1.3 - Present the case for using coaching or mentoring to benefit individuals and organisation performance
What are the benefits of mentoring?
The benefits which staff report are:
Provides impartial advice and encouragement
Develops a supportive relationship
Assists with problem solving
Offers professional development
Encourages reflection on practice
In the 2009 survey on Mentoring at Durham University mentee respondents stated that the support they gained from their mentors ranged as follows:
"my mentor provided an extended induction...covering policy and procedure and...some cultural guidance"
"understanding the university and dealing with staff"
"supported me in working more constructively with team members"
Opportunity to reflect on own practice
Enhances job satisfaction
Develops professional relationships
Enhances peer recognition
It uses your experience, making it available to a new person
It widens your understanding of the organisation and the way it works
It enables you to practice interpersonal skills
Affirmation of professional competence.
Opportunity to build your leadership and management skills.
Opportunity to give back to your industry.
Opportunity to build an enduring career network.
Gain insights and different perspectives from future members of your profession.
It provides personal satisfaction through supporting the development of others
The Benefits of Mentoring
The Durham University 2009 mentor survey found that mentors stated that the greatest benefit that they derived from the process was providing them with an opportunity to reflect on their own practice and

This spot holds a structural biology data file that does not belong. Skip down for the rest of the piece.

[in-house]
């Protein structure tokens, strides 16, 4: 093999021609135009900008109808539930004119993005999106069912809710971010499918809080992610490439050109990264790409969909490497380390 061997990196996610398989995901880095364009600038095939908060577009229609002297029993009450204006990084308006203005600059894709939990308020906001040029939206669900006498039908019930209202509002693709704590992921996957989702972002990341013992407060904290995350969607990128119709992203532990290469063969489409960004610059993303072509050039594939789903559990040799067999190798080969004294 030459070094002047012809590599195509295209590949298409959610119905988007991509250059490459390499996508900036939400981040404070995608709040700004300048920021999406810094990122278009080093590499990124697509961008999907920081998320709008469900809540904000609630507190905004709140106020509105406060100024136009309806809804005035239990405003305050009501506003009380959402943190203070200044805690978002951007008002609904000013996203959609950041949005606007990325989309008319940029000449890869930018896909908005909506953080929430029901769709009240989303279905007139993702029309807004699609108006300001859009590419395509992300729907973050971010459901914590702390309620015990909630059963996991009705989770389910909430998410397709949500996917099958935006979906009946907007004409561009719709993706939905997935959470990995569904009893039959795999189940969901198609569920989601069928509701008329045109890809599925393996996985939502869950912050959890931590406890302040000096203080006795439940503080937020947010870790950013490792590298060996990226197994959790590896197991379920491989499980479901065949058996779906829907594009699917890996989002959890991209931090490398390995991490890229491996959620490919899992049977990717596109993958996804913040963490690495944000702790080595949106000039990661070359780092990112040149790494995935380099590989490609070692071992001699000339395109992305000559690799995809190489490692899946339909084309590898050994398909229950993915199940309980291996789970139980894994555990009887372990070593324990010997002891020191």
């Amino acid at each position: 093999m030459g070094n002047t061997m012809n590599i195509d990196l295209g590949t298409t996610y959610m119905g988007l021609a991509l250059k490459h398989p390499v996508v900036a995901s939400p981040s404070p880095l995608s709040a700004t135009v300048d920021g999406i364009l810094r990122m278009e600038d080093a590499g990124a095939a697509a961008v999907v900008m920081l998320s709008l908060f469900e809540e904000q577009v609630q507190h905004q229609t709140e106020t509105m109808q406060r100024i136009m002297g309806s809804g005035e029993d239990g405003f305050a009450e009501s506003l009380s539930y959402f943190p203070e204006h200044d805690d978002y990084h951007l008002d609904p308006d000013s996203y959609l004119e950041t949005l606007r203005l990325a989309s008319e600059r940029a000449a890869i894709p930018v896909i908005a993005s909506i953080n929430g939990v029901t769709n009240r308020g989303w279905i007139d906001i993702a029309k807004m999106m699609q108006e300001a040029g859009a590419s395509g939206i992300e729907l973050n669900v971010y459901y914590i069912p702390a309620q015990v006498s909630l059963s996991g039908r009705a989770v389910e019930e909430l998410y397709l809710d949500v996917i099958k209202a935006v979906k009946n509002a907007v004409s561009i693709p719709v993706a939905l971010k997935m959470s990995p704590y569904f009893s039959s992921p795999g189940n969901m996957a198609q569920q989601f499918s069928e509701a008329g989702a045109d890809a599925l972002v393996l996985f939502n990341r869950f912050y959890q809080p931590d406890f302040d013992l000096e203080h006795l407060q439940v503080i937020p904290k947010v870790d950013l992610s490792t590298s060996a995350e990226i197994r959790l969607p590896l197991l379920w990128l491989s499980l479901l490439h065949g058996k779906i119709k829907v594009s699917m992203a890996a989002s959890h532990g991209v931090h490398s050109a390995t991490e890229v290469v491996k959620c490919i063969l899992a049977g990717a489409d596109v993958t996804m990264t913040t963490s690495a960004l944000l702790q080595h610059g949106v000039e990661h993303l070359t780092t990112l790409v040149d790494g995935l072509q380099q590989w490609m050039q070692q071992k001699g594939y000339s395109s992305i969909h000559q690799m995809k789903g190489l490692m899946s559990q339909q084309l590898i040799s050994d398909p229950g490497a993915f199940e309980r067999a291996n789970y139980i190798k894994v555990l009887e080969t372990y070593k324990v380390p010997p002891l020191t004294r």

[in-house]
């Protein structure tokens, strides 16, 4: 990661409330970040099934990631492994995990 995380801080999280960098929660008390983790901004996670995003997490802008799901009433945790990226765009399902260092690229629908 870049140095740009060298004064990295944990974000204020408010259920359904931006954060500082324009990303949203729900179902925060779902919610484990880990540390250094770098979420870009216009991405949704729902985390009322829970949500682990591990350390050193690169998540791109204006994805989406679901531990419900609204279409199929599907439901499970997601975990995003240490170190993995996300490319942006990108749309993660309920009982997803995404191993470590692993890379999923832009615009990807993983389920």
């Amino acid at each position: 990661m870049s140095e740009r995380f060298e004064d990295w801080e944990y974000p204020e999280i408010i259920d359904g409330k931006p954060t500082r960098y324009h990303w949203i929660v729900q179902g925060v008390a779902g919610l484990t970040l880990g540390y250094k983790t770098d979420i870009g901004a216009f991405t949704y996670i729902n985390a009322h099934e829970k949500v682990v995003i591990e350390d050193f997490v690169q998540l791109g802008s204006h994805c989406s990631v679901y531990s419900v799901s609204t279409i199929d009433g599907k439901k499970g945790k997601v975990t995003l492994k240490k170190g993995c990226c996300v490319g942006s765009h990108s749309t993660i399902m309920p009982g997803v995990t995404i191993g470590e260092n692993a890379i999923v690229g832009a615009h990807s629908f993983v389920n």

"developed a network of enabling relationships"
For academic departments/colleges/professional support service departments:
The mentoring process review found that from a departmental perspective the benefits of mentoring were seen as follows:
"Probationary staff are the future of the Department they have to be successful otherwise the organisation will fail...mentoring is critical as a supportive management tool"
"Mentoring is really useful for raising issues earlier on in an individual's probation and not leaving it to be picked up at the end when it then becomes a management issue"
1.1 - Context, definition and difference
1.2 - Barriers to using coaching
1.3 - The case for coaching
2.1 - Knowledge, skills and behaviour
2.2 - Effective communication
2.3 - Responsibilities to manage relationships
3.1 - Review a model or process
3.2 - Rationale for contracting
3.3 - Exploring expectations and boundaries
3.4 - Rationale for supervision
4.1 - Review elements required for integrated coaching
4.2 - Analyse how benefits evaluated